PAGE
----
Was the Heretic Pharaoh Akhenaton in Fact the Father of Modern Monotheism?
This passage may read like a passage from the Old Testament of the Bible; but, this is a quote from the Hymn of Aten , a work by Pharaoh Amenhotep IV better known as Akhenaton. This so-called heretic king was the only known Pharaoh in Egyptian history who believed in a monotheistic doctrine when most of the ancient world adhered to polytheism.
Just how did this Pharaoh start to form the practice of worshiping a single god?
Religion in Egypt Before the Sun God Aten
Religion seemed to dominate every aspect of ancient Egyptian culture. Before pharaonic times, there were a variety of deities worshiped in various districts throughout Egypt. It wasn’t until the First Dynastic Period under King Narmer that the country was unified. Religion too was unified, but there wasn’t an official canonization of gods that minimized or eliminated the importance of lesser gods. Instead, deities were cosmopolitan – all of the gods of Egypt were recognized as an important part of the pantheon. This created some confusion and some overlap in beliefs but still no hegemony of deities seemed to exist in ancient Egypt.
Representations of six gods from the Ancient Egyptian Pantheon ( Public Domain )
This codification of religion brought a substantial change in kingship. The birth of the concept of a Pharaoh emerged in which the king was no longer just a civil ruler but a part of the divinity – the godhead to be precise. The new god-king ruled in conjunction with Ra, or Amen-Ra, and he was often depicted as a powerful man with a falcon head nested upon his head with cobra surrounding the sun.
With this uncontested rule of the god-king came another important change. The role of the priests became much stronger and more dominant. Unlike today’s priests, they weren’t charged with guiding the masses. Instead, they were the keepers of tradition and played an integral part in appeasing the gods and goddesses through rituals and sacrifice. During the 18 th dynasty, there was a temple created in Amen-Ra’s honor and Thebes became the city representing a unified Egypt, after a brief takeover by the Hyksos. The Pharaohs of this era paid homage to this god by incorporating the name Amen in their names, hence Amenhotep.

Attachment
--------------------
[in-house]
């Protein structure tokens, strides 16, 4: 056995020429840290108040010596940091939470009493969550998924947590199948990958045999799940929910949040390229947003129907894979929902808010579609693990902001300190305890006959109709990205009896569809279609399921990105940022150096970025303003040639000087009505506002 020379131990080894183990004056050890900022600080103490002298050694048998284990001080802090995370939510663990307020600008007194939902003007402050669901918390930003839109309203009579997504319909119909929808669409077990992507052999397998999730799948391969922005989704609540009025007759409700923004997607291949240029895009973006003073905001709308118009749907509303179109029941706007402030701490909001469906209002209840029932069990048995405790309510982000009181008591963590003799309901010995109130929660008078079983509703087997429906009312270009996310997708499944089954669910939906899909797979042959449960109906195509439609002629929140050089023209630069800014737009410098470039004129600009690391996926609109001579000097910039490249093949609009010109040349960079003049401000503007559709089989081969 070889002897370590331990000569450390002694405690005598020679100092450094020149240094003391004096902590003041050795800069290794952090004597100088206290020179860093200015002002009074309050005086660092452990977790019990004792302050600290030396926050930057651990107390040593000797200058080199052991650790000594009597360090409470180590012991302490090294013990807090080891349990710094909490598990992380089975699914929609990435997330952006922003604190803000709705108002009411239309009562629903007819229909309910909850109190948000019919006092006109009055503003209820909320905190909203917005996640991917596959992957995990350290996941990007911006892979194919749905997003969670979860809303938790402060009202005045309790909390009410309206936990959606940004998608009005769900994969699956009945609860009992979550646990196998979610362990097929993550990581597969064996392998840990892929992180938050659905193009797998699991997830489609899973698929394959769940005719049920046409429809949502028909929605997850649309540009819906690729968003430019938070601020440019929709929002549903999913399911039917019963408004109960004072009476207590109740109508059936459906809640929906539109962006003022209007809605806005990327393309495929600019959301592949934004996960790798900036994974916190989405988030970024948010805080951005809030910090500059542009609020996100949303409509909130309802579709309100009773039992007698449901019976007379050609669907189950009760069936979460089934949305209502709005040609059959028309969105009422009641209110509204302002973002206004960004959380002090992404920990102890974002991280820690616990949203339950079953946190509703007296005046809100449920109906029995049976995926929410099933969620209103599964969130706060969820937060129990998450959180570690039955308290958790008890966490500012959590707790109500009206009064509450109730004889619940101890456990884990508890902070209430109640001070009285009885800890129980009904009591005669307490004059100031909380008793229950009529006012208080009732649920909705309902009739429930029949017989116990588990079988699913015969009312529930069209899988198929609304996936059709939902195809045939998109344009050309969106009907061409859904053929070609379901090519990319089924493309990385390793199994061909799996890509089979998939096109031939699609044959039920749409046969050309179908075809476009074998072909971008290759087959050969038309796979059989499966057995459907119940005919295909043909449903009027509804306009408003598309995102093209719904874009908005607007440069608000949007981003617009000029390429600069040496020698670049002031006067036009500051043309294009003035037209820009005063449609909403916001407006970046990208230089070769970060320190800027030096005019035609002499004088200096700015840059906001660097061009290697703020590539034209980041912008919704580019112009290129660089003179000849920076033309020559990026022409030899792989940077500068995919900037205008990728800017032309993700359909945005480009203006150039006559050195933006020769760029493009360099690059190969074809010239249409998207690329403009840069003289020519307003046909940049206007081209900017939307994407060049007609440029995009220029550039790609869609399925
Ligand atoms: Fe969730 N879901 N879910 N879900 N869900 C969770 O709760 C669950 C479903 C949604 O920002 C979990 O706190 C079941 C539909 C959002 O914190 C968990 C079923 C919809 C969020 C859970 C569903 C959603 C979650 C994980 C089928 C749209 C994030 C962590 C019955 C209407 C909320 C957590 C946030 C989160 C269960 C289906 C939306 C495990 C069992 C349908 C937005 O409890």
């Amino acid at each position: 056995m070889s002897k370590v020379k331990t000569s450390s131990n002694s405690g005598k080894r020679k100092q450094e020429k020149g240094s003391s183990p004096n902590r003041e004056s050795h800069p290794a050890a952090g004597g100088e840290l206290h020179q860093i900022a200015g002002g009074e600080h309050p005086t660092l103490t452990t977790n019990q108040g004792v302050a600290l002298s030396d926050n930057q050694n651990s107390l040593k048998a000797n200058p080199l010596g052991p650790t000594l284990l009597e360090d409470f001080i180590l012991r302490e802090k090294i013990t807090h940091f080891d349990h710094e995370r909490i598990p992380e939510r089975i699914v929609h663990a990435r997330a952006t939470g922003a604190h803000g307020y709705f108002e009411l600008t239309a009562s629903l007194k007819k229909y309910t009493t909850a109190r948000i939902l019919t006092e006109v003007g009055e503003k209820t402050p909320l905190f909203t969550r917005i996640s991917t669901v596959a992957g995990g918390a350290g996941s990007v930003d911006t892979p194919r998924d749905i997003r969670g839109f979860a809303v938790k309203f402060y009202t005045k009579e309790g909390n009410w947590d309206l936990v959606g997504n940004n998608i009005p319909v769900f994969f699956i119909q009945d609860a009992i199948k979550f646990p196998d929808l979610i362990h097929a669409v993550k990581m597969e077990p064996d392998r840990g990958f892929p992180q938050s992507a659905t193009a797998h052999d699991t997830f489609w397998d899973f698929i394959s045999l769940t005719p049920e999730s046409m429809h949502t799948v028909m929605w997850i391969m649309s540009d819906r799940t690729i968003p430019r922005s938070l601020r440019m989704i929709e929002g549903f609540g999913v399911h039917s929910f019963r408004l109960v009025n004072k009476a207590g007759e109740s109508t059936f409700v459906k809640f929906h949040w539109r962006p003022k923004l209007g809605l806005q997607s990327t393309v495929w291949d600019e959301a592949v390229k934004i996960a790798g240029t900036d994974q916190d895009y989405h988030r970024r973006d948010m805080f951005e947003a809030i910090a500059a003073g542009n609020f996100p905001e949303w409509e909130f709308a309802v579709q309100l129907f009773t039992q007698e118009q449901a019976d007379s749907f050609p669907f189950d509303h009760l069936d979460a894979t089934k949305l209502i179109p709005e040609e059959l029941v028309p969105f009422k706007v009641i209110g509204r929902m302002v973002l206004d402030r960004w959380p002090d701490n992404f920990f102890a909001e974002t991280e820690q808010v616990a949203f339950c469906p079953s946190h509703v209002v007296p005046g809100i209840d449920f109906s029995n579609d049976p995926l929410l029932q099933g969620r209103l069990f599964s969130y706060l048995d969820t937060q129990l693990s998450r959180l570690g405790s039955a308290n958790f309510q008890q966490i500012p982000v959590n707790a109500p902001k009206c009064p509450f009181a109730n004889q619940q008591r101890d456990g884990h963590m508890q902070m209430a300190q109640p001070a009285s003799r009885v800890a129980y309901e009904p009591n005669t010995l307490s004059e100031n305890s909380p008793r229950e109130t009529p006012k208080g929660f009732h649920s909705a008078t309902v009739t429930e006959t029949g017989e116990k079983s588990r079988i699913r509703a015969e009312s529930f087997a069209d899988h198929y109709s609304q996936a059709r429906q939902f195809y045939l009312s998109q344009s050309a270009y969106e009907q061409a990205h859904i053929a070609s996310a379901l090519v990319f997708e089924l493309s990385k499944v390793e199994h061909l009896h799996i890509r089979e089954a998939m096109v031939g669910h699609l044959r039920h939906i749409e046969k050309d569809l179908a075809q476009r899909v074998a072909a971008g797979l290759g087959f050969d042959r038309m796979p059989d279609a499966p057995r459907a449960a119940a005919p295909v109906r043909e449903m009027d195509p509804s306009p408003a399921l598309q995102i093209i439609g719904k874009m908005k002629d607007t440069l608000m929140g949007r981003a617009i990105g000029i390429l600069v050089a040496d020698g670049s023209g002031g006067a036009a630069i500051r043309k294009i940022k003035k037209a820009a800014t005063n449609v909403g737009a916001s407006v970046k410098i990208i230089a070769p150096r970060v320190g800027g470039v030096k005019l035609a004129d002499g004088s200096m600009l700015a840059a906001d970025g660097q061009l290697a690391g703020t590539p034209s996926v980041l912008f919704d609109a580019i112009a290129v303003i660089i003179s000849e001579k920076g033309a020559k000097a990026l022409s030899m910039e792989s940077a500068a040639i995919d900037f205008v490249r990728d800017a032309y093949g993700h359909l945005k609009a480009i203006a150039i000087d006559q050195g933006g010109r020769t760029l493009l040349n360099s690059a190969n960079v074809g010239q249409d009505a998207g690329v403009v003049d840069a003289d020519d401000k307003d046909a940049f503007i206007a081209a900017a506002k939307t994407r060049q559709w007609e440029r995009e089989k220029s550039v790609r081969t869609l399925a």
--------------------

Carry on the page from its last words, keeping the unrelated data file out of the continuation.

The Sun-Disk Pharaoh Emerges
By the time Amenhotep IV took the throne, pharaonic Egypt was in full swing. Rituals and traditions of the priests had been set in stone for many generations. Pharaohs simply assumed authority and let the priests do all the work while they enjoyed the finer things. This didn’t sit well with Amenhotep IV, however. Unlike his predecessors or even his successors, he was unhappy with tradition and was especially disgusted with the power of the priesthood. Whether Amenhotep IV unhappiness was due to him being fed up with Egyptian decadence or him being tired of the priests control over the Pharaohs is uncertain. But one thing for sure is that after five years of his reign he set out to turn Egyptian religious practices upside down and because of his divine authority, no one could stop him.
Statue of Akhenaten - Father of Tutankhamun ( CC BY-SA 2.0 )
One of the first things he did was abandon the name Amen-, a name associated with a god he now despised – and changed his name to Akhenaten. Aten was the name of the sun disk god he now embraced as the only god. He then moved the capital from Thebes to Amarna. Most likely this move represented a break from the old and freedom from the authority of the priesthood. He then employed agents who outlawed the worship of other deities and forced the people to recognize only one god. To ensure that the people would follow his orders, he closed the Temple of Amun and defaced all of the deities in the temple.
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Statue of Amun ( Public Domain )